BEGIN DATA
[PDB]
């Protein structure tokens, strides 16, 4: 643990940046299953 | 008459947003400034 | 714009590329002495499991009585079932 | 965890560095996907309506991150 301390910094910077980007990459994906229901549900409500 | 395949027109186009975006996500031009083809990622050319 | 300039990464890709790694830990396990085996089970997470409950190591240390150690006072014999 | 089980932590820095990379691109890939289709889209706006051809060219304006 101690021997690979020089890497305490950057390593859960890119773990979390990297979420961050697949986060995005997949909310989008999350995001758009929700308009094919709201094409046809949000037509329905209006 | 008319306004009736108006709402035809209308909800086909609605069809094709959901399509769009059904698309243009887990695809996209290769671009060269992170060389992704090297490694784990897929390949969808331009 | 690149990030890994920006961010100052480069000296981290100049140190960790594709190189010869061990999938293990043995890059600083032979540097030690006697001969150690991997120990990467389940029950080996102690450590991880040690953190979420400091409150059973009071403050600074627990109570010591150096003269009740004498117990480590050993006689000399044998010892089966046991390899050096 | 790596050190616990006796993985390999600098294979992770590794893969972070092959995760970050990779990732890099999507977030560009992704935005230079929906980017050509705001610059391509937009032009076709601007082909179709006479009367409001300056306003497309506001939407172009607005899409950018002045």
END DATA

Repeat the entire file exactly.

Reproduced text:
[PDB]
């Protein structure tokens, strides 16, 4: 643990940046299953 | 008459947003400034 | 714009590329002495499991009585079932 | 965890560095996907309506991150 301390910094910077980007990459994906229901549900409500 | 395949027109186009975006996500031009083809990622050319 | 300039990464890709790694830990396990085996089970997470409950190591240390150690006072014999 | 089980932590820095990379691109890939289709889209706006051809060219304006 101690021997690979020089890497305490950057390593859960890119773990979390990297979420961050697949986060995005997949909310989008999350995001758009929700308009094919709201094409046809949000037509329905209006 | 008319306004009736108006709402035809209308909800086909609605069809094709959901399509769009059904698309243009887990695809996209290769671009060269992170060389992704090297490694784990897929390949969808331009 | 690149990030890994920006961010100052480069000296981290100049140190960790594709190189010869061990999938293990043995890059600083032979540097030690006697001969150690991997120990990467389940029950080996102690450590991880040690953190979420400091409150059973009071403050600074627990109570010591150096003269009740004498117990480590050993006689000399044998010892089966046991390899050096 | 790596050190616990006796993985390999600098294979992770590794893969972070092959995760970050990779990732890099999507977030560009992704935005230079929906980017050509705001610059391509937009032009076709601007082909179709006479009367409001300056306003497309506001939407172009607005899409950018002045």